ELKHART LAKE, Wis. – William Byron remembers watching the battle between Matt Kenseth and Erik Jones as they fought for the win in the 2016 edition of the Slinger Nationals.
“I remember seeing the banking and how (the track flowed). You can race side-by-side for lap after lap is pretty cool,” Byron said. “It’s definitely one of those tracks that promote side-by-side (racing).”
It was an epic battle between a now NASCAR Hall of Famer and a rising NASCAR star in the final laps of a 200-lap main event at Slinger Super Speedway, about a 40-minute drive north of Milwaukee.
Kenseth was leading with two laps to go with Jones offering several challenges for the lead. Jones inched ahead of Kenseth as the leaders crossed the start-finish line for the final lap. Then, going through turns 1 and 2, Kenseth got underneath Jones, got into the left-rear quarter panel of Jones’ car and it sent him slightly up the track. Kenseth surged ahead on the bottom and went on to take the checkered flag for his seventh Nationals title.
He added his record-extending eighth Slinger Nationals title in 2019, which was his last appearance at Slinger.
Kenseth has announced his intention to go for a ninth Slinger Nationals championship next week.
“The Slinger Nationals has long been one of my favorite races. It goes back to when I was a kid,” Kenseth said in a press release from Slinger Speedway announcing Kenseth’s commitment to the race. “I remember guys like Bobby Allison, Neil Bennett, and Mark Martin coming to race in the Nationals and taking on the big names in Wisconsin, like Dick Trickle and Joe Shear. It always has been and still is a must-see event and one of the biggest short track races of the year.”
The 43rd Slinger Nationals will be July 12.
Byron said he’s excited to compete in the Nationals, but also to get a chance to race Kenseth, a Hall of Famer, on the very track he cut his proverbial teeth at.
“I’m really excited,” Byron said. “I’ve never run Slinger before. I’m looking forward to going out there. I hear it’s a fast race track.”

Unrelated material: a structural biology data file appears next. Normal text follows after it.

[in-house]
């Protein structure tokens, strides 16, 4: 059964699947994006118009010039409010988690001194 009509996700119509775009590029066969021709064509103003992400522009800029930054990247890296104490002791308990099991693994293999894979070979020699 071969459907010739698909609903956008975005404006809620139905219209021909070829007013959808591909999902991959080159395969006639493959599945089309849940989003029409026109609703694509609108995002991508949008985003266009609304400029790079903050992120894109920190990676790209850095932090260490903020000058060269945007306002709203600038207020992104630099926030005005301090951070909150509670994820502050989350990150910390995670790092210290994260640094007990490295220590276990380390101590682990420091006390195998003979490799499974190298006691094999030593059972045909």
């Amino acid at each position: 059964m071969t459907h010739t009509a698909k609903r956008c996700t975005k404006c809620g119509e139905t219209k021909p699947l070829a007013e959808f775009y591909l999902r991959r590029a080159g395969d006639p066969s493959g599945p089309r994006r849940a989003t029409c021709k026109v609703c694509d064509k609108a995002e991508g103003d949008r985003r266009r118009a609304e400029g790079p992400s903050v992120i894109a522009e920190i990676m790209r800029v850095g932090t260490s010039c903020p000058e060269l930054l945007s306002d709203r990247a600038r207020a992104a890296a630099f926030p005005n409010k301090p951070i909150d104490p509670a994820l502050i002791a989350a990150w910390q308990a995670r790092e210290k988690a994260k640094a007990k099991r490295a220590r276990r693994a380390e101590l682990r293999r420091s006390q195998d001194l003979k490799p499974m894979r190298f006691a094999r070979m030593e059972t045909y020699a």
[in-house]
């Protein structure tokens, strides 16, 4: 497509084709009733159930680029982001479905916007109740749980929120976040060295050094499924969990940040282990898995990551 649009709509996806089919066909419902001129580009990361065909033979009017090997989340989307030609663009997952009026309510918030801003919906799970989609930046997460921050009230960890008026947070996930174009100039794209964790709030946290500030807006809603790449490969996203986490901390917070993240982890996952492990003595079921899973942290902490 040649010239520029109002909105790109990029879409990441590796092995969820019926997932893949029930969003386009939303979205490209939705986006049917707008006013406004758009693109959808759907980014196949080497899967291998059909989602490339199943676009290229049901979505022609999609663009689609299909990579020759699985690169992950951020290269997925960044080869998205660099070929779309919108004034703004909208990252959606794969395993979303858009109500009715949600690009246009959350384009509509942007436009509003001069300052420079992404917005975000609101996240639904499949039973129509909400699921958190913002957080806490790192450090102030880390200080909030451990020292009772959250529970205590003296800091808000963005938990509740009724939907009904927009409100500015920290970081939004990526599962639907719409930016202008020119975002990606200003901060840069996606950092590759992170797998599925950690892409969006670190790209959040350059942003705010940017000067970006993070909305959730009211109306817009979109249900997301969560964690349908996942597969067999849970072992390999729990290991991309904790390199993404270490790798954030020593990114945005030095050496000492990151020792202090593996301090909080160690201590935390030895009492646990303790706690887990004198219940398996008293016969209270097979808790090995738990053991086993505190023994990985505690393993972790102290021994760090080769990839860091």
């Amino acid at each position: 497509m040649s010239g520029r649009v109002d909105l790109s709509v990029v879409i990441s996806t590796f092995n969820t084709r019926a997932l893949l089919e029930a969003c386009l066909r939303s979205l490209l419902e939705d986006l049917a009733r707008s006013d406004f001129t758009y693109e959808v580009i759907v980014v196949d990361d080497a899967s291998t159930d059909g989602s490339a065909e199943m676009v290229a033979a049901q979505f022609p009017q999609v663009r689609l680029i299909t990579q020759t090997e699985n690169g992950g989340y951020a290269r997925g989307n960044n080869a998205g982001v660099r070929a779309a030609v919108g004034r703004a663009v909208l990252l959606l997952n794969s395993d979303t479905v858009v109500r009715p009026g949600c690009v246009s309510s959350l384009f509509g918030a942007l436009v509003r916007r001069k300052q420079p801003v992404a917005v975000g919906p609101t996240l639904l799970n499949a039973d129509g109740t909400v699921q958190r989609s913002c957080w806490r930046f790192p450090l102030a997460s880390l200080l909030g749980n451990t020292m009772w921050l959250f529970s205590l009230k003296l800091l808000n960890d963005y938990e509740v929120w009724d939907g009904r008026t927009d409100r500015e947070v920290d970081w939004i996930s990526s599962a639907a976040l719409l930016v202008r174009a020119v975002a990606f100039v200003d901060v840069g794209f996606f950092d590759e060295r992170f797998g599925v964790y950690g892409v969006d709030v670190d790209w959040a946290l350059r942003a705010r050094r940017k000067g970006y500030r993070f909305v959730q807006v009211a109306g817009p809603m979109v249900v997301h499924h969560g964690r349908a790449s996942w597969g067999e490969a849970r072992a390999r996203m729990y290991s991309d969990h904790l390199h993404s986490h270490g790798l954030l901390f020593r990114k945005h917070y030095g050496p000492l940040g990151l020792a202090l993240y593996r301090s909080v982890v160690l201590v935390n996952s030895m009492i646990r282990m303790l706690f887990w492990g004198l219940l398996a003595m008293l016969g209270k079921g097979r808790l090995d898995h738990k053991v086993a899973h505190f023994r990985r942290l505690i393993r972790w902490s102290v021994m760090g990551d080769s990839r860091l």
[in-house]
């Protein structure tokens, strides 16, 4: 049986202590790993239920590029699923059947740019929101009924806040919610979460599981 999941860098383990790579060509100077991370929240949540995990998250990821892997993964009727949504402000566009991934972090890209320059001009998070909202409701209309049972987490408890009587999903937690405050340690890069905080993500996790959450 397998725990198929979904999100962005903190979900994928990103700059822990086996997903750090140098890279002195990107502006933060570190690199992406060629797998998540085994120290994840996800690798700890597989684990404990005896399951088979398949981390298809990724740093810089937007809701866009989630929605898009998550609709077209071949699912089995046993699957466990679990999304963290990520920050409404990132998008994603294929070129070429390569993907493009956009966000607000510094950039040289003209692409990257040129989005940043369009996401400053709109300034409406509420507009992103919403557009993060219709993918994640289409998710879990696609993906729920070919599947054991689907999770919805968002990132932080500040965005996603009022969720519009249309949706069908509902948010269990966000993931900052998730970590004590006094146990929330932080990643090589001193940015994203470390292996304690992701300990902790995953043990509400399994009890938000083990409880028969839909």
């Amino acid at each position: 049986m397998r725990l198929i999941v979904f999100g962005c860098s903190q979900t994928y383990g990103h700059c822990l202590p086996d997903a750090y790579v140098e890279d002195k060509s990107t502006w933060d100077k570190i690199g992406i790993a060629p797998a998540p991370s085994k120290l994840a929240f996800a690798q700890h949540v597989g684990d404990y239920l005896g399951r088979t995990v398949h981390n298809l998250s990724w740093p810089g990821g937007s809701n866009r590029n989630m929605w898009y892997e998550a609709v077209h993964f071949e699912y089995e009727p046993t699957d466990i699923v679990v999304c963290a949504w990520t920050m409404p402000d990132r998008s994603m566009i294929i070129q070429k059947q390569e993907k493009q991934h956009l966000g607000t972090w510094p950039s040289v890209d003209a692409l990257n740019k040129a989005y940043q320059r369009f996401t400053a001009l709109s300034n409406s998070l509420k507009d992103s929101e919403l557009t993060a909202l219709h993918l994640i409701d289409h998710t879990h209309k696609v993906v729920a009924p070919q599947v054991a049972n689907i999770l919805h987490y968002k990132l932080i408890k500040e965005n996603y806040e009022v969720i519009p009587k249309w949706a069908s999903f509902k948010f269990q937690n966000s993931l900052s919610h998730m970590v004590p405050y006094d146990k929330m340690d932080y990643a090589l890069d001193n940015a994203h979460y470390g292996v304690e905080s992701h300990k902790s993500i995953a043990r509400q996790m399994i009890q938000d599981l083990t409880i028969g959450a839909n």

Luke Fenhaus is the defending race champion. Previous champions include Ty Majeski (2018 and 2020), Bubba Pollard (2017), Rich Bickle Jr. (1992, 1996, 2003 and 2013), Kyle Busch (2011), Mark Martin (1984) and Alan Kulwicki (1981).
The Slinger Nationals will be on the heels of the NASCAR Cup Series race at Atlanta two days earlier. It’ll be a busy two-plus days for the 24-year-old out of Charlotte. No worries, though for Byron.
“I’m excited for it,” he said.
Byron is looking for that elusive marquee late model victory. He’s competed in the All-American 400, the Denny Hamlin Short Track Showdown, the Snowball Derby (twice) and the Winchester 400. In the 2016 Snowball Derby, he started on the pole, but got involved in a multi-car crash with less than 50 laps to go. He finished 22nd.
With a grueling NASCAR schedule, it’s often hard for drivers like Byron to take the time out of his rare free time and race. Their free time is precious. In 2016, Chase Elliott was slated to compete in the Slinger Nationals, but a late schedule change prevented him from doing so. He still attended the event and participated in the VIP fan events and autograph sessions. At that time he said he hoped the schedule worked out he could give it a shot. Unfortunately, that hasn’t come to fruition for Elliott.
Byron said he’s been able to compete in a few extra late model races of late. He’s grateful for that.
“It’s nice to go race other things when you have more time,” Byron said. “Try to best use the time and make myself better and improve possibly, and I think that’s the best way to do it.”
Another motivation for trying the Slinger Nationals stems from his last couple of trips to Wisconsin. He’s certainly taken note of the passion the race fans have in the upper Midwest.
“They’re really passionate about short-track racing,” Byron said. “So it’s cool to go and support those tracks.”
When he does get the free time and chooses not to spend it in a race car, Byron doesn’t do yoga or hiking to relax and mentally refresh. Instead, he builds LEGO sets.
“I’ve got a lot of LEGO sets that I’ve built, mostly in the offseason,” Byron said.
This hobby started only a few years ago when he was gifted a LEGO piano set.
“I enjoy it,” he said. “It’s fun. It’s peaceful.”
One of his most challenging LEGO building projects was a Titanic, a set of more than 9,000 pieces. Byron didn’t spend every day on it and took him a couple months to complete.
He’s also built some Star Wars sets, a James Bond car, the Batmobile, the Manchester United stadium and more.
“It’s nice to do and put your mind to something,” Byron said.
He added, “I realized it’s a hobby I could do in the offseason that would be fun. That was kind of the biggest thing; finding something to do in the offseason.”
Byron also likes to see something he’s worked on go from a foundation to completion. Byron said he’s looking forward to what LEGO releases next to see what his next offseason project will be.
He enjoys seeing his completed projects on display, which are scattered through his home rather than in some kind of a showroom.
“They’re kind of scattered all over,” Byron said with a smile.
Getting that mental reset, Byron said, is an important part of being a competitor at the highest level of his profession or sport.
“Our season is so long, any time you can get a couple weeks to put your mind to something else helps you refresh for the next year,” Byron said. “You try to spend a couple weeks in the offseason to just think about something totally different than racing.”
But turning laps in a late model is also fun.